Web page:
I have felt valued for my efforts when volunteering, and I can see vast improvements in my own self-confidence. By giving my time for something other than money, I have found a different reward for completing voluntary tasks.
Lastly, in recent years, volunteering for IICSA has provided me with the opportunity to give back to a community that has helped me. This work has been extremely beneficial for my own health and wellbeing. It is humbling, and wonderful, to know that my contributions as a forum member may also be helping others.
Growing up, both my parents displayed a love of volunteering – their passion inspired me, and I enjoyed helping them and meeting new people through their voluntary work.
Around nine years ago, I started my own volunteering journey when I moved to a new village.
Moving to a new village was daunting. Both my children were not old enough to go to school, so there was no opportunity to meet other parents at the school gates, etc. So, I signed my daughter up to attend the village playgroup. The group held a jumble sale and I volunteered to help at the event, instantly making new friends. I later signed up to be part of the playgroup committee – meeting once a month, making decisions, and fundraising.
Once both children started school, I joined the committee of a new project in the village – to generate funds to completely revitalise our local playpark – requiring thousands of pounds to do so. I attended regular meetings, made decisions, and organised fundraising events.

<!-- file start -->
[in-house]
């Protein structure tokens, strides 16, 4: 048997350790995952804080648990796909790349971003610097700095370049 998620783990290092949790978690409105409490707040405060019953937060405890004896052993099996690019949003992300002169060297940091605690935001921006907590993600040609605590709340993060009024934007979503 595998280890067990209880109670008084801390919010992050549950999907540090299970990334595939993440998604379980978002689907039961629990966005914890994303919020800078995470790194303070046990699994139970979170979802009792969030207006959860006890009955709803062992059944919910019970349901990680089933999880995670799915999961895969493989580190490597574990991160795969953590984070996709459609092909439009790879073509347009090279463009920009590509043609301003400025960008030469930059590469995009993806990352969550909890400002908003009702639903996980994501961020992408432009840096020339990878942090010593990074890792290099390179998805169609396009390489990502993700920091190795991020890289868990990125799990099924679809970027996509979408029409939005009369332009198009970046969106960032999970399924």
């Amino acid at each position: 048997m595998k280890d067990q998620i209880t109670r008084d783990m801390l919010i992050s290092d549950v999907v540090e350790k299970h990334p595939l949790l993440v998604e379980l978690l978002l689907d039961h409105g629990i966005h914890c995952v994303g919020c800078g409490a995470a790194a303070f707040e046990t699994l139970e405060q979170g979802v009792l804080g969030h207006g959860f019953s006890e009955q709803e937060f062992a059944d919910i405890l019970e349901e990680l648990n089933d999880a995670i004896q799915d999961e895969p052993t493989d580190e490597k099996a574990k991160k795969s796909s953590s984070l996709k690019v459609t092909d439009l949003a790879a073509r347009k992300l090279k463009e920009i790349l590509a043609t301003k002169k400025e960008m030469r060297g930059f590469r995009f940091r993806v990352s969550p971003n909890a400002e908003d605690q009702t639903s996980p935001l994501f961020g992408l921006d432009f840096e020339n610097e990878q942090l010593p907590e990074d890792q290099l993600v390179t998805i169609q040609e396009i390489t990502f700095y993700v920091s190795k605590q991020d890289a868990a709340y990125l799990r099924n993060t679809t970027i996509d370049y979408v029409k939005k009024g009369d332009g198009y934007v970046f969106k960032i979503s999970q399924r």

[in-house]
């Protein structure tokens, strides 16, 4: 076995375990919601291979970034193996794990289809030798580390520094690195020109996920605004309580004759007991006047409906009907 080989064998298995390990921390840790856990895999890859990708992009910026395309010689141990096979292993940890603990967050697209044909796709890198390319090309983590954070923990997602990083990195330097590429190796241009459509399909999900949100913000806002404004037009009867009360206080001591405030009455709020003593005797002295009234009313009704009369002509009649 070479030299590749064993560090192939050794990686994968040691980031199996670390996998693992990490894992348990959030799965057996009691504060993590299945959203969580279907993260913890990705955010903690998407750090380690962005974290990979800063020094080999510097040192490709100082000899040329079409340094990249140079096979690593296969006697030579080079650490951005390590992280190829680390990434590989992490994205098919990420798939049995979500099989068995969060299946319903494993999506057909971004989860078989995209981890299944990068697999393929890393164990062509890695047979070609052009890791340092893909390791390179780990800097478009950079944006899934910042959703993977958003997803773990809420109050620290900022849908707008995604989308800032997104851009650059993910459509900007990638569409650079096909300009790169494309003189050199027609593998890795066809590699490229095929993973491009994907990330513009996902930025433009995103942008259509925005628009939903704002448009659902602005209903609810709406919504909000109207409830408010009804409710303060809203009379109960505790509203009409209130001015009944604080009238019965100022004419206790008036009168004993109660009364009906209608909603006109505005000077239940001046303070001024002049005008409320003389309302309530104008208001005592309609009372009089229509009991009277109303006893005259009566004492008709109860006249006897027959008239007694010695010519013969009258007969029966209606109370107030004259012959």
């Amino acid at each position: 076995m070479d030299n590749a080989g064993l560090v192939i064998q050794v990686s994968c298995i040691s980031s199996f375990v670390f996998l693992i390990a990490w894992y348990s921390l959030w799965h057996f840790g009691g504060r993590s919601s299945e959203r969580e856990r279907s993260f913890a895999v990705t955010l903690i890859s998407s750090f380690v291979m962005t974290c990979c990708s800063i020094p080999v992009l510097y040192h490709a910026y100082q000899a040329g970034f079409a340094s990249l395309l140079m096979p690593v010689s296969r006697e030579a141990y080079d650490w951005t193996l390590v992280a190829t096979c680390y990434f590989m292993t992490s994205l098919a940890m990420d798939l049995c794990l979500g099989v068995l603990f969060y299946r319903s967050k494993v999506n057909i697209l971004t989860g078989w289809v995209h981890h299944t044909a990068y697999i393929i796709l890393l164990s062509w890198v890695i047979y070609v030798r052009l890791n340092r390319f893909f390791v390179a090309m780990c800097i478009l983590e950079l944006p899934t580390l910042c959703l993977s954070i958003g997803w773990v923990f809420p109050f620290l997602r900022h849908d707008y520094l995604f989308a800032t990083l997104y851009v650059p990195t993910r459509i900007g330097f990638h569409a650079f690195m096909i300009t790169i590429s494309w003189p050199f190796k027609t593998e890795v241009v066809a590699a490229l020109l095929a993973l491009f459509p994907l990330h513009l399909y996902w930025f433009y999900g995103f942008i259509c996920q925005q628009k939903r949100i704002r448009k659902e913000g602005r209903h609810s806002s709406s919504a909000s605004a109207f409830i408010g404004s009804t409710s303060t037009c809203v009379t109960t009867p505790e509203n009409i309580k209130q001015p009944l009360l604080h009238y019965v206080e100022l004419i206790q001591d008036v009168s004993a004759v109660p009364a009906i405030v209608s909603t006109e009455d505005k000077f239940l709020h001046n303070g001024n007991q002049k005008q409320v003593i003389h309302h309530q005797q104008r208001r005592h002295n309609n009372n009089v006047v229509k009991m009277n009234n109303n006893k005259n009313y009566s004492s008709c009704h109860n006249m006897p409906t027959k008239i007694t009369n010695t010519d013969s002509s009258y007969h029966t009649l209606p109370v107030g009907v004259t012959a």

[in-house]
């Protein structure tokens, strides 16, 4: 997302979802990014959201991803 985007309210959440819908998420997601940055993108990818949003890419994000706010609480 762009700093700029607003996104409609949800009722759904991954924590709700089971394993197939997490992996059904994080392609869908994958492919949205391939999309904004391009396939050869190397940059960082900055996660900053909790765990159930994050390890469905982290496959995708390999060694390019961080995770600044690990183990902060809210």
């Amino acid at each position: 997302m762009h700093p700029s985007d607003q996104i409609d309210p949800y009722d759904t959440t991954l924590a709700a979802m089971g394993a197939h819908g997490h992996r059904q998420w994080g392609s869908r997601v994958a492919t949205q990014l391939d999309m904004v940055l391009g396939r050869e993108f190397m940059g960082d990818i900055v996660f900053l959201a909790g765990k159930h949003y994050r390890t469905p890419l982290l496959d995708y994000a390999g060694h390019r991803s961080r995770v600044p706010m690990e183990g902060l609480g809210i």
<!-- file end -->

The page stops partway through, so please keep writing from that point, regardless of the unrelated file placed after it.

Once the park was complete, there was the next village issue – we lost the roof of our village hall during terrible weather. This was a huge blow to the community, so a group of residents got together to plan.
Together we created a music and food festival on our village field, which is now an annual event. We attract people from all around York, with big name local bands, fantastic food, and more than 1200 people attending. We have successfully raised funds for the village and the roof was paid for after the first event!
Why is volunteering important to me?
Volunteering for these committees has brought me lots of friends, fulfilment, and enjoyment. I have developed a sense of pride in myself, as well as respect from others in the village for investing my personal time in initiatives that benefit them and their children.
My life in this village was changed instantly through volunteering for that first jumble sale. Despite my nerves when joining, and feelings of self-consciousness, it was the best thing I could have done to create the life myself and my children now enjoy in this fantastic village.
Volunteering is beneficial in so many ways. It provides an opportunity to:
- Connect with new people
- Develop your communication skills and learn to communicate in diverse settings
- Make a difference to the lives of others
- Learn new skills
- Feel valued, and gain in self-confidence
- Give back to an organisation, or community that has helped you.
For more information on Hey Me and the type of services we offer, please visit our services page.